Mr Norris said the installation of the bollards had ‘not only failed to stop hooning but has also resulted in increased noise and disturbance within the koala breeding area whilst council workers negotiate mowing and whipper-snipping between and around them.
‘The mower… often emits very loud reversing signals directly underneath trees where koalas have been sighted during breeding season,’ he said.
‘Lucky’ two per cent
Ms Prince told Echonetdaily that ‘Black Rocks/Pottsville wetlands is critical to the survival of Tweed Coast koalas. Up to 98 per cent female koalas with chlamydia develop ovarian cysts (which are inoperable) and are euthanased if captured.
‘Lucia was in the ‘lucky’ two per cent without ovarian cysts and was captured in time for treatment. Her future is very important because she has great breeding potential in an area that desperately needs to build up in numbers, especially after the Christmas 2014 fire that severely damaged over 200ha of koala habitat.
‘According to renowned koala expert Dr Steve Phillips 30-60 per cent of local koalas may have perished as a result of that fire,’ she said.
Ms Prince adds that more than 300 such koala-impactive human activities have been reported to council ‘without effective ranger surveillance or regulation enforcement’.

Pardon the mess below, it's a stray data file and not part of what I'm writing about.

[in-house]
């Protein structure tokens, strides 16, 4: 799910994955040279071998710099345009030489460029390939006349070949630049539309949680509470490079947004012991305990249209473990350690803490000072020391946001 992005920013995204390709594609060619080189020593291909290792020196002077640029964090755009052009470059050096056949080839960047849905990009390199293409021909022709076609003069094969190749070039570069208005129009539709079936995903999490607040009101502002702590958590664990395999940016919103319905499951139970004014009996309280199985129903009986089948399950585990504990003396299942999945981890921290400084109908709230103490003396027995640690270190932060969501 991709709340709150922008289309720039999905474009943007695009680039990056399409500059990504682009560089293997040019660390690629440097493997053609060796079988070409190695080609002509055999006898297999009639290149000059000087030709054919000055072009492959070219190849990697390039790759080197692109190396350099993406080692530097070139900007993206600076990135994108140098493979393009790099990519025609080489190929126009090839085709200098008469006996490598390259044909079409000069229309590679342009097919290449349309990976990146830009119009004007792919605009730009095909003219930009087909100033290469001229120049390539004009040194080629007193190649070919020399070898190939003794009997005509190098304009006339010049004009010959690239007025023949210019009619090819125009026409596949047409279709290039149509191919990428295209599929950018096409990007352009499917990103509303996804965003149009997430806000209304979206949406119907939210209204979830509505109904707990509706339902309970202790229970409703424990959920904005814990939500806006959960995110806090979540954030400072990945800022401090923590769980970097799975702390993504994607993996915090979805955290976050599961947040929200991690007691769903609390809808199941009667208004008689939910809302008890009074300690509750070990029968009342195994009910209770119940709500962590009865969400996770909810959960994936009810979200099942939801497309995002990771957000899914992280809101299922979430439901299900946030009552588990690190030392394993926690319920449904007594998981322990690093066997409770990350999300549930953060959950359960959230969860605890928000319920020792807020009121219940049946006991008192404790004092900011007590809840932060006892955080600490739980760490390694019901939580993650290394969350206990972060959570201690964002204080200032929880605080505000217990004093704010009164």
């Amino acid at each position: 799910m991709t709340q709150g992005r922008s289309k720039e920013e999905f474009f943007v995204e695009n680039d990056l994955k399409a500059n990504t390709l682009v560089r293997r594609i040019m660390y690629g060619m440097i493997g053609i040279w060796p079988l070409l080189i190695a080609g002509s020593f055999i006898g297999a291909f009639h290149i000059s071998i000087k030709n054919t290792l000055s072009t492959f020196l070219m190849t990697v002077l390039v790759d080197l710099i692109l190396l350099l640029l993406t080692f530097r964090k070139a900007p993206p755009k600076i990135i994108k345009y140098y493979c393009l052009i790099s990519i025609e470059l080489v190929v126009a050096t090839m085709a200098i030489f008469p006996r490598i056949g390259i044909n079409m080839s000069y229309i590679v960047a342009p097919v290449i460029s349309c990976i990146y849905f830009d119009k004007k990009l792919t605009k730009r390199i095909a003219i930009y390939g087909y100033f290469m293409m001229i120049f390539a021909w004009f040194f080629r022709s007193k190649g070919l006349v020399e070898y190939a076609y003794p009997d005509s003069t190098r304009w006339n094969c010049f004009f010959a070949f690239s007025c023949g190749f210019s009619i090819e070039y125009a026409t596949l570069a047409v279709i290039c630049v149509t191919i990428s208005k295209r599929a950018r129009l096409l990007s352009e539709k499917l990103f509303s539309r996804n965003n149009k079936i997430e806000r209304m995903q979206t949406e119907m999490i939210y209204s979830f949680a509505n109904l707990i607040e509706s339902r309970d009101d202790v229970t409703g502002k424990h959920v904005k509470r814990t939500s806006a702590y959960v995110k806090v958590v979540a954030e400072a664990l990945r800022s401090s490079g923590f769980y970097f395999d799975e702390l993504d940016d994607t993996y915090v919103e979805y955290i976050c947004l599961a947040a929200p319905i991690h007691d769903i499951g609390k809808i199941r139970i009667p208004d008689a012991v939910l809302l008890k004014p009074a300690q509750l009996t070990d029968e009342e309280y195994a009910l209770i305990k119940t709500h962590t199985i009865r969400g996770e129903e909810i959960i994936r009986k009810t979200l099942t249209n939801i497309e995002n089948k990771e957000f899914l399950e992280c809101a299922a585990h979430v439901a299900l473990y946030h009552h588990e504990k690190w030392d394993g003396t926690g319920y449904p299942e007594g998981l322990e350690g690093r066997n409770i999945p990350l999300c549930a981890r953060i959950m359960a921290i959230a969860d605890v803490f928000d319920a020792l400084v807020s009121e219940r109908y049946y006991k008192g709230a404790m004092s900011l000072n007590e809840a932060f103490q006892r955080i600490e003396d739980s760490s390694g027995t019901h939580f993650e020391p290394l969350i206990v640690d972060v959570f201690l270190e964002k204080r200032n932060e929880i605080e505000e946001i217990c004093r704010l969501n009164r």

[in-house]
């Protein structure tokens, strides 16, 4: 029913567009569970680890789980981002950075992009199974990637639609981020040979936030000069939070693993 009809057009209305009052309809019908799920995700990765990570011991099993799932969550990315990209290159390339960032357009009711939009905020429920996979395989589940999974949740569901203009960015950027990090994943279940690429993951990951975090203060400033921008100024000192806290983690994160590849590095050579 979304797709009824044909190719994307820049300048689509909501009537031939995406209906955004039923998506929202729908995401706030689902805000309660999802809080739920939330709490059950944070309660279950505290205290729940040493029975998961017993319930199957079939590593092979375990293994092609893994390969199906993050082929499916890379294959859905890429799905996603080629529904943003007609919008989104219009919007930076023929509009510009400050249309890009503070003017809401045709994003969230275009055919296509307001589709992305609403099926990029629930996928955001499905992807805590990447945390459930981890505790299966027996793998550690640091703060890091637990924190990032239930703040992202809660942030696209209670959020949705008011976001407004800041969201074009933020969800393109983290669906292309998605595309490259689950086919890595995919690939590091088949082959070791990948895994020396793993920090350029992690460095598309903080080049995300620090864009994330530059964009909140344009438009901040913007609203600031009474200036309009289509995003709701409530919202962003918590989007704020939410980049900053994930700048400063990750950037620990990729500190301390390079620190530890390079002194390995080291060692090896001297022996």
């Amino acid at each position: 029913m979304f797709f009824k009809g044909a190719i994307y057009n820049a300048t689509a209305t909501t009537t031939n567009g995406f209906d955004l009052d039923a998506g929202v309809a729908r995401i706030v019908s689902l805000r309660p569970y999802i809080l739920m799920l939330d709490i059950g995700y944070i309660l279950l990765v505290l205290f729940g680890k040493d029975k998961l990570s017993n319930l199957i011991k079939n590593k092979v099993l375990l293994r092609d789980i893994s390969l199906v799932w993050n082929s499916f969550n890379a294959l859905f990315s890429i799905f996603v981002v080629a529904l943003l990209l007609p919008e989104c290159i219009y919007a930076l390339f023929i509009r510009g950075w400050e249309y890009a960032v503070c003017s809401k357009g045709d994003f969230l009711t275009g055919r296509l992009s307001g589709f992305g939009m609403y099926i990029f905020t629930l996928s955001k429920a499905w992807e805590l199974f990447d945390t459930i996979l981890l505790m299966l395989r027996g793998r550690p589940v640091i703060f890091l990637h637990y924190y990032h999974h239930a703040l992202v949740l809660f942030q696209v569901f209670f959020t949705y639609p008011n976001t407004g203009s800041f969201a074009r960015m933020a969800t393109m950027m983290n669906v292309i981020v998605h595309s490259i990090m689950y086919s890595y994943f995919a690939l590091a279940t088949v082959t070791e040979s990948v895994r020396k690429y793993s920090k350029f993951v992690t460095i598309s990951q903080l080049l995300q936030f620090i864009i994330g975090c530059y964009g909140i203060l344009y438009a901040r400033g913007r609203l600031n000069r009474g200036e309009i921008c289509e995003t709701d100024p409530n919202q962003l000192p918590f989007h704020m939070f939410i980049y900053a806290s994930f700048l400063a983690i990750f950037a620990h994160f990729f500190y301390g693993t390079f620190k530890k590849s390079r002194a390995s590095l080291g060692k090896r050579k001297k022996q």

She said that koalas need to sleep 18-20 hours a day and that if they suffer sleep deprivation due to noise and disturbance, latent chlamydia can be triggered.
She believes that the only chance for Lucia and her future joeys and koala friends is for the sports field to be revegetated with koala food trees and for the gates to be permanently locked.
‘Once the trees have grown sufficiently and the koala population has recovered to sustainable levels, perhaps council could consider making the area into a koala sanctuary with viewing platforms, picnic areas and guided tours through the wetlands. The human footprint would be better controlled as the entry would be monitored and closed at 5pm,’ Ms Prince said.
‘All monies received would go into council coffers. Noise generated from foot traffic would be massively less than it is now.
‘Whatever Council now spends on mowing and brushcutting the sports fields and surrounds, and paying a security company to open and lock the gates, could be given to the Black Rocks/Pottsville community for them to spend as they wish.
‘Black Rocks Koala Sanctuary could become the only place in Australia where international tourists can see koalas in the wild. What a great opportunity! It would put Tweed Shire on the map, be a big boost for local businesses and the koalas could get the rest they need to stay healthy and survive,’ she said.
Ms Prince said it was ‘the midnight hour for Lucia and her friends’ and she asked readers to sign a petition calling on councillor Barry Longland to reverse his deciding vote on keeping the gates to the sports fields open.
See the full text of Menkit Prince’s letter to the editor here.